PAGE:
Fixing startup issues with Arduino DUEs

If you’ve had a lot of Arduino DUEs go through your hands (or if you are just unlucky), chances are you’ve come across at least one that does not start-up properly.

The symptom is simple: you power up the Arduino but it doesn’t appear to “boot”. Your code simply doesn’t start running.

You might have noticed that resetting the board (by pressing the reset button) causes the board to start-up normally.

I had come across such a board a while back, and had thought to myself “cheap generic, probably faulty” and had just put it aside. At ~13€ it was no big loss.

A few days ago a fellow tinkerer (thank you Alex!) alerted me to a fix for this problem.

It appears that the problem was first spotted on Freetronics’ forum and was dealt with swiftly.

The problem occurs only on some DUE boards and is due to some undocumented behaviour of the ATSAM3X8E processor combined with the behaviour of some MOSFETS installed on the DUE boards. So its occurence is largely a matter of luck.

The fix is simple: you just solder a 10K resistor across the top of this mosfet:

DUE-Fix-culprit

This is a 10K 0805 resistor that is about to be soldered:

DUE-Fix-1

..and after soldering:

DUE-Fix-2

The discovery of the problem prompted a new revision of the reference design by the Arduino team.

This is what the Rev 2’s relevant part of the schematic looks like:

Arduino_DUE_Rev.2_sch

and the PCB:

Arduino_DUE_Rev.2

And this is what Rev 3 looks like:

Arduino_DUE_Rev.3_sch

Arduino_DUE_Rev.3

You will notice a new component, R99, plus the mosfet is now mounted vertically.

So, if you are shopping for a DUE, look for one with this mosfet mounted vertically, just to be on the safe side.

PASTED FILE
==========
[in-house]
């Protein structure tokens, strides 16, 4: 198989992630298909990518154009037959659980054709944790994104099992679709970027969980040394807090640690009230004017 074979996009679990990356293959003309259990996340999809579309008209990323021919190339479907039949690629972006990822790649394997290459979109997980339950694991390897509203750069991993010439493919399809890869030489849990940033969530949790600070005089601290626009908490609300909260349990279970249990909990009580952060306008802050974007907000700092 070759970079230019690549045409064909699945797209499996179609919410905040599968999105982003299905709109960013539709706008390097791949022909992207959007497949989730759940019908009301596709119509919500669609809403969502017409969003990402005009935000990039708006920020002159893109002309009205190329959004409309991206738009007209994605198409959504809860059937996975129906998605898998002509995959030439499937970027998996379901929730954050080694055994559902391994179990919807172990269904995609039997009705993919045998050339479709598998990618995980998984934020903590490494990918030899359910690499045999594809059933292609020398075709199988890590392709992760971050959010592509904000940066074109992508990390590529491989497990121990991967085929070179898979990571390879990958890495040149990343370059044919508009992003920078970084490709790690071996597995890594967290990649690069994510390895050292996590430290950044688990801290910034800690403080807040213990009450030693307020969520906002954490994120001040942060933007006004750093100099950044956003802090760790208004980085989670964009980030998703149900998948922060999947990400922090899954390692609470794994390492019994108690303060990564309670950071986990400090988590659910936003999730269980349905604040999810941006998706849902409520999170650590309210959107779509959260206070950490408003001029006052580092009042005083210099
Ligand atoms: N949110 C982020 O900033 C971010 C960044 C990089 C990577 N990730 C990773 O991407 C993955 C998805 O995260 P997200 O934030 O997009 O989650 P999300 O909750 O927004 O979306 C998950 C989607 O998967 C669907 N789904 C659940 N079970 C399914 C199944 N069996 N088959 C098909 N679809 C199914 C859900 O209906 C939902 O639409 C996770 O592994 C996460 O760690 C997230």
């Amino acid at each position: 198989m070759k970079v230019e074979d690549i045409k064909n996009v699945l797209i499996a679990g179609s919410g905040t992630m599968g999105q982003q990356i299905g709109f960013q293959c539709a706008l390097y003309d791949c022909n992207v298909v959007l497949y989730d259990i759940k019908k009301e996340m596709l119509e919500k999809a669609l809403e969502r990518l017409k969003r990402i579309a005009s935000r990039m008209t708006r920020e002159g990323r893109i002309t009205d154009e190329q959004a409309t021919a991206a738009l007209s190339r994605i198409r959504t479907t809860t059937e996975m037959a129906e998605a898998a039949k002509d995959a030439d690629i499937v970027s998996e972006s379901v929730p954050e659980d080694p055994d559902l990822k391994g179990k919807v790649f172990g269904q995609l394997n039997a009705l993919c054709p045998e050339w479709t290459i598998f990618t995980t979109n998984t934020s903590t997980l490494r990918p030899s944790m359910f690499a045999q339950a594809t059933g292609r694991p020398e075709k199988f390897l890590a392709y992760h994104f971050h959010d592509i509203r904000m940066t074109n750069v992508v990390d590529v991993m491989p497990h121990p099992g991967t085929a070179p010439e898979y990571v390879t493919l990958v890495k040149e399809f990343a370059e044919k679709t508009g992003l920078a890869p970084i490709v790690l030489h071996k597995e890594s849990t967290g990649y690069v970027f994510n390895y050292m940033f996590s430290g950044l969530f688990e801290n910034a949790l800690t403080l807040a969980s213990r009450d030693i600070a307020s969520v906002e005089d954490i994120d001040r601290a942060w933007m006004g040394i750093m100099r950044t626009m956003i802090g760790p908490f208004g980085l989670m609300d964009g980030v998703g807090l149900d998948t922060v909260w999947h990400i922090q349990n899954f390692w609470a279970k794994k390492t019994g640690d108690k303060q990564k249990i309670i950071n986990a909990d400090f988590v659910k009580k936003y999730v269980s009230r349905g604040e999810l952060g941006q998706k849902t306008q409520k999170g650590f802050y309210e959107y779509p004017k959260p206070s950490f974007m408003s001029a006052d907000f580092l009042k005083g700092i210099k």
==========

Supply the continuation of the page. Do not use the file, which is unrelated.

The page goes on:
They’re here!

I’m talking about my new Universal Signal Isolator PCBs:

USI_bare_slanted USIs_bunch

IMG_0320_res

I built one to test it out and everything seems to be working as it should. Next step is a page for the project, with schematics, a BoM and build instructions.

It is compatible with the current versions of both the ArDAM1021 and TFT HiFiDuino projects.

For now you can find more info in this post.

 

Soekris dam1021 Arduino Control Code

A few days ago Soren announced that the release of the new firmware for the dam1021 was close.

In light of that announcement I have decided to release the Arduino code that I had written a few months back, even though it is not quite finished.

2015-07-31 18.15.44_res

I am doing this to help fellow Arduino & dam1021 enthusiasts in their quest of remote-controlled color TFT bliss.

So, for now, no real documentation – this is no polished piece of software, but it works (for the most part).

Since it is based on the TFT HiFiDuino code, you can get started by reading its documentation. It should not be hard to get started with this. The code itself also contains useful comments.

I should remind you that the dam1021 at the moment only “talks” real RS-232, meaning that a circuit that converts the TTL level serial port of the Arduino to a real RS-232 port is necessary.
However, we were promised that with the firmware upgrade the second, isolated TTL serial port would be enabled, so here’s hoping..

Also, I have come across a strange problem with the serial communication with the dac. In the beginning all is well but after a while the dam no longer responds to the commands that are sent by the Arduino. However, it (the dam) is still sending data back to the Arduino – when the sampling rate changes, the new SR is displayed properly on the TFT.